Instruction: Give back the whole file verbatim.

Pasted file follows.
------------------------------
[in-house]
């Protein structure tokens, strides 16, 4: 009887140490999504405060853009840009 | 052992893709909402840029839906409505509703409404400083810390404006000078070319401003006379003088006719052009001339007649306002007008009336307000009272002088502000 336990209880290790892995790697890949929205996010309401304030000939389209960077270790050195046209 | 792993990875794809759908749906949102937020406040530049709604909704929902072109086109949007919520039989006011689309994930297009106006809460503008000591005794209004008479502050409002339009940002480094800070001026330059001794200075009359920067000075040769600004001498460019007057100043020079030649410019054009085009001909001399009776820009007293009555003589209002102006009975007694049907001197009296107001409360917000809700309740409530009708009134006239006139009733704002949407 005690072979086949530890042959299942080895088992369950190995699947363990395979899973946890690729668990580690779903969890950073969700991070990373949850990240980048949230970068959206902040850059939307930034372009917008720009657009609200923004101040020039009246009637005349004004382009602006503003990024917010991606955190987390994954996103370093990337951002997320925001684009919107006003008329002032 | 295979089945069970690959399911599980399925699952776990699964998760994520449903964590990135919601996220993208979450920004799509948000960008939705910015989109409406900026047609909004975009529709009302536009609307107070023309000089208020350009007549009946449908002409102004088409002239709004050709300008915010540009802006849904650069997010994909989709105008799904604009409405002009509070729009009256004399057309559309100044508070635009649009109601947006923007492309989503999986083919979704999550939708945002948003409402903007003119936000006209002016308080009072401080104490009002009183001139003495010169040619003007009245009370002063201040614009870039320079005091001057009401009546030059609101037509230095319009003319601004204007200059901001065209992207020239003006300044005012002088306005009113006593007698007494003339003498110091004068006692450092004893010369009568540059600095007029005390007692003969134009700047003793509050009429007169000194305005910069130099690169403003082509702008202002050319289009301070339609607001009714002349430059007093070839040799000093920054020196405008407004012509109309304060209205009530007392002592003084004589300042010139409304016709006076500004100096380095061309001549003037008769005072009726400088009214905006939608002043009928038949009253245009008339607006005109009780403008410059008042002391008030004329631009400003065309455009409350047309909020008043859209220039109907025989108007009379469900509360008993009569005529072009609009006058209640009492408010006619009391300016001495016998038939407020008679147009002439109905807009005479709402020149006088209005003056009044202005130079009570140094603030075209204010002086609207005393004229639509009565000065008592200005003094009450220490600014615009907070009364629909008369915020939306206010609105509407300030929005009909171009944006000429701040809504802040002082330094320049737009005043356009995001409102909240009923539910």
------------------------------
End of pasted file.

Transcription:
[in-house]
């Protein structure tokens, strides 16, 4: 009887140490999504405060853009840009 | 052992893709909402840029839906409505509703409404400083810390404006000078070319401003006379003088006719052009001339007649306002007008009336307000009272002088502000 336990209880290790892995790697890949929205996010309401304030000939389209960077270790050195046209 | 792993990875794809759908749906949102937020406040530049709604909704929902072109086109949007919520039989006011689309994930297009106006809460503008000591005794209004008479502050409002339009940002480094800070001026330059001794200075009359920067000075040769600004001498460019007057100043020079030649410019054009085009001909001399009776820009007293009555003589209002102006009975007694049907001197009296107001409360917000809700309740409530009708009134006239006139009733704002949407 005690072979086949530890042959299942080895088992369950190995699947363990395979899973946890690729668990580690779903969890950073969700991070990373949850990240980048949230970068959206902040850059939307930034372009917008720009657009609200923004101040020039009246009637005349004004382009602006503003990024917010991606955190987390994954996103370093990337951002997320925001684009919107006003008329002032 | 295979089945069970690959399911599980399925699952776990699964998760994520449903964590990135919601996220993208979450920004799509948000960008939705910015989109409406900026047609909004975009529709009302536009609307107070023309000089208020350009007549009946449908002409102004088409002239709004050709300008915010540009802006849904650069997010994909989709105008799904604009409405002009509070729009009256004399057309559309100044508070635009649009109601947006923007492309989503999986083919979704999550939708945002948003409402903007003119936000006209002016308080009072401080104490009002009183001139003495010169040619003007009245009370002063201040614009870039320079005091001057009401009546030059609101037509230095319009003319601004204007200059901001065209992207020239003006300044005012002088306005009113006593007698007494003339003498110091004068006692450092004893010369009568540059600095007029005390007692003969134009700047003793509050009429007169000194305005910069130099690169403003082509702008202002050319289009301070339609607001009714002349430059007093070839040799000093920054020196405008407004012509109309304060209205009530007392002592003084004589300042010139409304016709006076500004100096380095061309001549003037008769005072009726400088009214905006939608002043009928038949009253245009008339607006005109009780403008410059008042002391008030004329631009400003065309455009409350047309909020008043859209220039109907025989108007009379469900509360008993009569005529072009609009006058209640009492408010006619009391300016001495016998038939407020008679147009002439109905807009005479709402020149006088209005003056009044202005130079009570140094603030075209204010002086609207005393004229639509009565000065008592200005003094009450220490600014615009907070009364629909008369915020939306206010609105509407300030929005009909171009944006000429701040809504802040002082330094320049737009005043356009995001409102909240009923539910």